With the click of a mouse, it is possible to connect with anyone, anywhere in the world. In a matter of seconds, you can see them, speak to them, and share a document to make simultaneous contributions. Forward-thinking university professors have been using these online tools to enhance students’ learning for years, but the stories of transformative learning experiences have been isolated to individual classes, project teams, or academic departments. Unreliable technology, poor video quality, and risky security have limited widespread collaboration.
Wake Forest and Cisco are working together to transform the way students, faculty, and staff members interact with each other and with collaborators around the world. Wake Forest will be the first university in the world to unite every member of the extended campus community with a site-wide license for Cisco WebEx Meeting Center.
“There is a network-effect with Collaboration—the more people that adopt a common platform when they communicate and collaborate, the greater the impact. Wake Forest has demonstrated real innovation when rethinking the education model,” said Carl Wiese, vice president, Global Collaboration Sales at Cisco. “By adopting a leading-edge technology solution that is standard across the entire campus, they’re not only simplifying the implementation of that solution, but they’re also enhancing the experience for their educators, students and administration staff.”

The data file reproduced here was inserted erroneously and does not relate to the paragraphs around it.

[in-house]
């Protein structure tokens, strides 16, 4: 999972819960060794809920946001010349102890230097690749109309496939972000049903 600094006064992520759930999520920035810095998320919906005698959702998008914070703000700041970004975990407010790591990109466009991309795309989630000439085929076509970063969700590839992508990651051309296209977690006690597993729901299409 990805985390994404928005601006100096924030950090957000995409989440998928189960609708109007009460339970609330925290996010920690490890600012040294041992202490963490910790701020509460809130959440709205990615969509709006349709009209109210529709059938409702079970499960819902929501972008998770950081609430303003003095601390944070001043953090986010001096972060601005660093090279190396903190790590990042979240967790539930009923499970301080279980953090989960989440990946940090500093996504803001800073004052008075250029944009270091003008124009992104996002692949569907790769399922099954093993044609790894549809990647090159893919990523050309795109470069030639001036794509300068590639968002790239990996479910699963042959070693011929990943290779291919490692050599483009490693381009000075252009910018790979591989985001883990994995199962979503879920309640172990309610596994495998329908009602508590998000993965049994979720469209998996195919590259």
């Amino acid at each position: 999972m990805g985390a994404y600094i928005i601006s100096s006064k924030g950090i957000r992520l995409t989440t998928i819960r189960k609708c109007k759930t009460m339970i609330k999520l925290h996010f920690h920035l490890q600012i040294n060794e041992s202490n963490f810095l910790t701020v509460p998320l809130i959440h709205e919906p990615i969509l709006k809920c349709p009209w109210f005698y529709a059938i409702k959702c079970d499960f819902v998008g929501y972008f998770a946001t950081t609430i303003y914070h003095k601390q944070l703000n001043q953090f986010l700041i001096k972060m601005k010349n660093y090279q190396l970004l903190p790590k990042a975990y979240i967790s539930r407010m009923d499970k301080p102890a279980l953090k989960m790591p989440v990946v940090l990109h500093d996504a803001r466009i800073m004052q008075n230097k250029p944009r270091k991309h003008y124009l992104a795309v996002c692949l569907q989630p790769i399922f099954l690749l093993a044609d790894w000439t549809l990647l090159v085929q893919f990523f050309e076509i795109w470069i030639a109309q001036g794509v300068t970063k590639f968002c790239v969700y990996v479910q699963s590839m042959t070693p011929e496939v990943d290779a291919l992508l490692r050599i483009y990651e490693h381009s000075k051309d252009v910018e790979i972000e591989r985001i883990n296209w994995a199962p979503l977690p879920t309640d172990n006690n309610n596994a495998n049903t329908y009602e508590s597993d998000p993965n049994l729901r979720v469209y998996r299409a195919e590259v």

“The pervasiveness of this technology on campus will allow professors to plan differently for how they conduct classes. We expect to identify ways to use WebEx that have never even been considered before,” said Rick Matthews, Wake Forest’s Chief Information Officer. “When Wake Forest was the first university in the country to adopt a policy of providing laptop computers to every student, it was a groundbreaking experiment in using technology to enhance a student’s learning experience. I expect the adoption of WebEx to produce even greater benefits as we weave it into the fabric of the university.”
The desire to increase collaboration drove the University’s search for a technology solution, Matthews explained. “We needed a platform that could amplify the teaching and learning taking place in the classroom to link students and researchers to experts across campus and across the globe.” The WebEx functions include high-quality video, file transfer, chat and voice conferencing; session recording, desktop sharing, application sharing and a virtual whiteboard. “WebEx makes WFU professors and students more accessible to each other, going beyond the brick and mortar buildings to provide new avenues for learning,” Matthews said.
During a six-month pilot program from May to October 2010, early adopters of the WebEx technology included a traveling faculty member who conducted a class that would normally have been cancelled, a class of MBA students who were able to collaborate on group assignments outside of class, and a law professor who is exploring new and creative uses of WebEx tools.